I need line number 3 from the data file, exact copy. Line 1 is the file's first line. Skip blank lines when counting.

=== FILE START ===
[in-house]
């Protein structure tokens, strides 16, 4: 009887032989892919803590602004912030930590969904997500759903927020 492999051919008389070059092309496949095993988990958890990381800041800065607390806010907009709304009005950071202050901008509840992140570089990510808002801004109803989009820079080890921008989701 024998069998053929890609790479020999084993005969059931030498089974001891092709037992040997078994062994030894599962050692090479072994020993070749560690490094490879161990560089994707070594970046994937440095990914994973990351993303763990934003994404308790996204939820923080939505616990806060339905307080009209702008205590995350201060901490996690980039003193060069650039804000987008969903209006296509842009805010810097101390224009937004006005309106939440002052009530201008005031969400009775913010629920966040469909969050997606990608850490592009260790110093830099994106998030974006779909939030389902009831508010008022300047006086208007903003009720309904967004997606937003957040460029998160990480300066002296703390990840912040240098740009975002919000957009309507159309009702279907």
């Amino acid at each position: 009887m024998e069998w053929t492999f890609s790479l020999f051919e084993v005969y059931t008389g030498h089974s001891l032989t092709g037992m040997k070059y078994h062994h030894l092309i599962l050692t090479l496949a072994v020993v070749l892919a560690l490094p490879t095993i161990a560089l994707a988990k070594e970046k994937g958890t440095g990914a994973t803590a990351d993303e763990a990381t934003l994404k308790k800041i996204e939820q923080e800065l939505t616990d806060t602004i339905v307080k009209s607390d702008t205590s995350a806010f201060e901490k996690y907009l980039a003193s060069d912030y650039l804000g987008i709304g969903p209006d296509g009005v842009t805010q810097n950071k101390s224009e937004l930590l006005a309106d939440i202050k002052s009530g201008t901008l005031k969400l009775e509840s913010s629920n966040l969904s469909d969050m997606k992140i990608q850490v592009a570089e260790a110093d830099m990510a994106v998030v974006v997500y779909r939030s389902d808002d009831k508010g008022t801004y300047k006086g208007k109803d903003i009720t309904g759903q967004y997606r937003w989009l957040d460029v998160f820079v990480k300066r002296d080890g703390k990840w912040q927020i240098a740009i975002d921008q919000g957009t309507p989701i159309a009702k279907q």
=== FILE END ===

């Amino acid at each position: 009887m024998e069998w053929t492999f890609s790479l020999f051919e084993v005969y059931t008389g030498h089974s001891l032989t092709g037992m040997k070059y078994h062994h030894l092309i599962l050692t090479l496949a072994v020993v070749l892919a560690l490094p490879t095993i161990a560089l994707a988990k070594e970046k994937g958890t440095g990914a994973t803590a990351d993303e763990a990381t934003l994404k308790k800041i996204e939820q923080e800065l939505t616990d806060t602004i339905v307080k009209s607390d702008t205590s995350a806010f201060e901490k996690y907009l980039a003193s060069d912030y650039l804000g987008i709304g969903p209006d296509g009005v842009t805010q810097n950071k101390s224009e937004l930590l006005a309106d939440i202050k002052s009530g201008t901008l005031k969400l009775e509840s913010s629920n966040l969904s469909d969050m997606k992140i990608q850490v592009a570089e260790a110093d830099m990510a994106v998030v974006v997500y779909r939030s389902d808002d009831k508010g008022t801004y300047k006086g208007k109803d903003i009720t309904g759903q967004y997606r937003w989009l957040d460029v998160f820079v990480k300066r002296d080890g703390k990840w912040q927020i240098a740009i975002d921008q919000g957009t309507p989701i159309a009702k279907q």